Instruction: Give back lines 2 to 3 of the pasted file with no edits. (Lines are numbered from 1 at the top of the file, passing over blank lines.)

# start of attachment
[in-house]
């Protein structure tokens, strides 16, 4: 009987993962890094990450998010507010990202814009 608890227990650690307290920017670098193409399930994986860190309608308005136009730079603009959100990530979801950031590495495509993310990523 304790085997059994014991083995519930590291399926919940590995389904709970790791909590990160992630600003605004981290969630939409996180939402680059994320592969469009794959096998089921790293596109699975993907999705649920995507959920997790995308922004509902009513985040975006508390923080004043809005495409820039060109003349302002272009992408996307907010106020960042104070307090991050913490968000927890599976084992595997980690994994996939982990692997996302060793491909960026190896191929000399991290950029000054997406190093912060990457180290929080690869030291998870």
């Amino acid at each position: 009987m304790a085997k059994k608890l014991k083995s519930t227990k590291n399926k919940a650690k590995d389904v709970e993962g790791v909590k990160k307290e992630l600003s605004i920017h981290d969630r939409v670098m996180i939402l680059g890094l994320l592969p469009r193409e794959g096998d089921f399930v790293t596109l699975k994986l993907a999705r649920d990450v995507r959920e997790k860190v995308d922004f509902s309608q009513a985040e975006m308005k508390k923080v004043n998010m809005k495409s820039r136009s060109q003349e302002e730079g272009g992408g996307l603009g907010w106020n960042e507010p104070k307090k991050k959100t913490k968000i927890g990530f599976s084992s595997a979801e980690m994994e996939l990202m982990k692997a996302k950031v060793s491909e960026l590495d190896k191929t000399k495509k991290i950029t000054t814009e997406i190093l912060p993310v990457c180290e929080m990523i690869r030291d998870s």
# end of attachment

């Protein structure tokens, strides 16, 4: 009987993962890094990450998010507010990202814009 608890227990650690307290920017670098193409399930994986860190309608308005136009730079603009959100990530979801950031590495495509993310990523 304790085997059994014991083995519930590291399926919940590995389904709970790791909590990160992630600003605004981290969630939409996180939402680059994320592969469009794959096998089921790293596109699975993907999705649920995507959920997790995308922004509902009513985040975006508390923080004043809005495409820039060109003349302002272009992408996307907010106020960042104070307090991050913490968000927890599976084992595997980690994994996939982990692997996302060793491909960026190896191929000399991290950029000054997406190093912060990457180290929080690869030291998870």
């Amino acid at each position: 009987m304790a085997k059994k608890l014991k083995s519930t227990k590291n399926k919940a650690k590995d389904v709970e993962g790791v909590k990160k307290e992630l600003s605004i920017h981290d969630r939409v670098m996180i939402l680059g890094l994320l592969p469009r193409e794959g096998d089921f399930v790293t596109l699975k994986l993907a999705r649920d990450v995507r959920e997790k860190v995308d922004f509902s309608q009513a985040e975006m308005k508390k923080v004043n998010m809005k495409s820039r136009s060109q003349e302002e730079g272009g992408g996307l603009g907010w106020n960042e507010p104070k307090k991050k959100t913490k968000i927890g990530f599976s084992s595997a979801e980690m994994e996939l990202m982990k692997a996302k950031v060793s491909e960026l590495d190896k191929t000399k495509k991290i950029t000054t814009e997406i190093l912060p993310v990457c180290e929080m990523i690869r030291d998870s």